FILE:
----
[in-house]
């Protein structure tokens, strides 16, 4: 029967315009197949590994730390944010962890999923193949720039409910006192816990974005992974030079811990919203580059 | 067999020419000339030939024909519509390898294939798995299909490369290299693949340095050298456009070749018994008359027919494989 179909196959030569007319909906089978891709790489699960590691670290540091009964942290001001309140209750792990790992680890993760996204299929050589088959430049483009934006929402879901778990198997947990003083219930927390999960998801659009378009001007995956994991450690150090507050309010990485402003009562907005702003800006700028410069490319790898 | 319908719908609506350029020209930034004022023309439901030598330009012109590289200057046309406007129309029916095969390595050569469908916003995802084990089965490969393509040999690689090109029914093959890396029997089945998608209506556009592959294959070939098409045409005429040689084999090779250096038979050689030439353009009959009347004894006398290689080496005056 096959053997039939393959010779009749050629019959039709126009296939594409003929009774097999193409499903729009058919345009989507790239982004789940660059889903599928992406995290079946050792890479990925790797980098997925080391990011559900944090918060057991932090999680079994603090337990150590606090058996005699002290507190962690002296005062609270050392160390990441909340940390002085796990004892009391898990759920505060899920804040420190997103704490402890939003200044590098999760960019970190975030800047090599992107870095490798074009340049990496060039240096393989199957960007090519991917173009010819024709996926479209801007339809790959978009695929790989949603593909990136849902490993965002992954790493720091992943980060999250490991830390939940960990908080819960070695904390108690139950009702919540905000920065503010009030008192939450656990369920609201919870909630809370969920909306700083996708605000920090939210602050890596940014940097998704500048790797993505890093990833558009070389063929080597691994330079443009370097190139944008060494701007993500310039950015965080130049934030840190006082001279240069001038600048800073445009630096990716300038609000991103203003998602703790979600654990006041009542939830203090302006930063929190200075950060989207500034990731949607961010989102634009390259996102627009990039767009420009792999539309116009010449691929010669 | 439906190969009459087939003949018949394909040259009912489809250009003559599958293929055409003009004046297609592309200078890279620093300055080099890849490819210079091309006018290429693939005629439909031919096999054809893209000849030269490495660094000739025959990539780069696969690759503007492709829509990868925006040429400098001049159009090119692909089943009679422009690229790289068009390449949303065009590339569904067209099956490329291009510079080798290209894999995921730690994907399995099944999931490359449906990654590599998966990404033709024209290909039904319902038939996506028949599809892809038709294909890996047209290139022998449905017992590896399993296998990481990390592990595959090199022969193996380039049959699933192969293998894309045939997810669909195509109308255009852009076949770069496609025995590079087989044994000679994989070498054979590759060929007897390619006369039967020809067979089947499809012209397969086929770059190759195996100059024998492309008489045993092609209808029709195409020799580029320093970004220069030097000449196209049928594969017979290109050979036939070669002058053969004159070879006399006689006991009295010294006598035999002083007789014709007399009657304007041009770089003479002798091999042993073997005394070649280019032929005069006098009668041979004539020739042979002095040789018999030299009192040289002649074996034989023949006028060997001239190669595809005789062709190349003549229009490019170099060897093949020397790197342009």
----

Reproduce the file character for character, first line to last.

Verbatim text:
[in-house]
């Protein structure tokens, strides 16, 4: 029967315009197949590994730390944010962890999923193949720039409910006192816990974005992974030079811990919203580059 | 067999020419000339030939024909519509390898294939798995299909490369290299693949340095050298456009070749018994008359027919494989 179909196959030569007319909906089978891709790489699960590691670290540091009964942290001001309140209750792990790992680890993760996204299929050589088959430049483009934006929402879901778990198997947990003083219930927390999960998801659009378009001007995956994991450690150090507050309010990485402003009562907005702003800006700028410069490319790898 | 319908719908609506350029020209930034004022023309439901030598330009012109590289200057046309406007129309029916095969390595050569469908916003995802084990089965490969393509040999690689090109029914093959890396029997089945998608209506556009592959294959070939098409045409005429040689084999090779250096038979050689030439353009009959009347004894006398290689080496005056 096959053997039939393959010779009749050629019959039709126009296939594409003929009774097999193409499903729009058919345009989507790239982004789940660059889903599928992406995290079946050792890479990925790797980098997925080391990011559900944090918060057991932090999680079994603090337990150590606090058996005699002290507190962690002296005062609270050392160390990441909340940390002085796990004892009391898990759920505060899920804040420190997103704490402890939003200044590098999760960019970190975030800047090599992107870095490798074009340049990496060039240096393989199957960007090519991917173009010819024709996926479209801007339809790959978009695929790989949603593909990136849902490993965002992954790493720091992943980060999250490991830390939940960990908080819960070695904390108690139950009702919540905000920065503010009030008192939450656990369920609201919870909630809370969920909306700083996708605000920090939210602050890596940014940097998704500048790797993505890093990833558009070389063929080597691994330079443009370097190139944008060494701007993500310039950015965080130049934030840190006082001279240069001038600048800073445009630096990716300038609000991103203003998602703790979600654990006041009542939830203090302006930063929190200075950060989207500034990731949607961010989102634009390259996102627009990039767009420009792999539309116009010449691929010669 | 439906190969009459087939003949018949394909040259009912489809250009003559599958293929055409003009004046297609592309200078890279620093300055080099890849490819210079091309006018290429693939005629439909031919096999054809893209000849030269490495660094000739025959990539780069696969690759503007492709829509990868925006040429400098001049159009090119692909089943009679422009690229790289068009390449949303065009590339569904067209099956490329291009510079080798290209894999995921730690994907399995099944999931490359449906990654590599998966990404033709024209290909039904319902038939996506028949599809892809038709294909890996047209290139022998449905017992590896399993296998990481990390592990595959090199022969193996380039049959699933192969293998894309045939997810669909195509109308255009852009076949770069496609025995590079087989044994000679994989070498054979590759060929007897390619006369039967020809067979089947499809012209397969086929770059190759195996100059024998492309008489045993092609209808029709195409020799580029320093970004220069030097000449196209049928594969017979290109050979036939070669002058053969004159070879006399006689006991009295010294006598035999002083007789014709007399009657304007041009770089003479002798091999042993073997005394070649280019032929005069006098009668041979004539020739042979002095040789018999030299009192040289002649074996034989023949006028060997001239190669595809005789062709190349003549229009490019170099060897093949020397790197342009």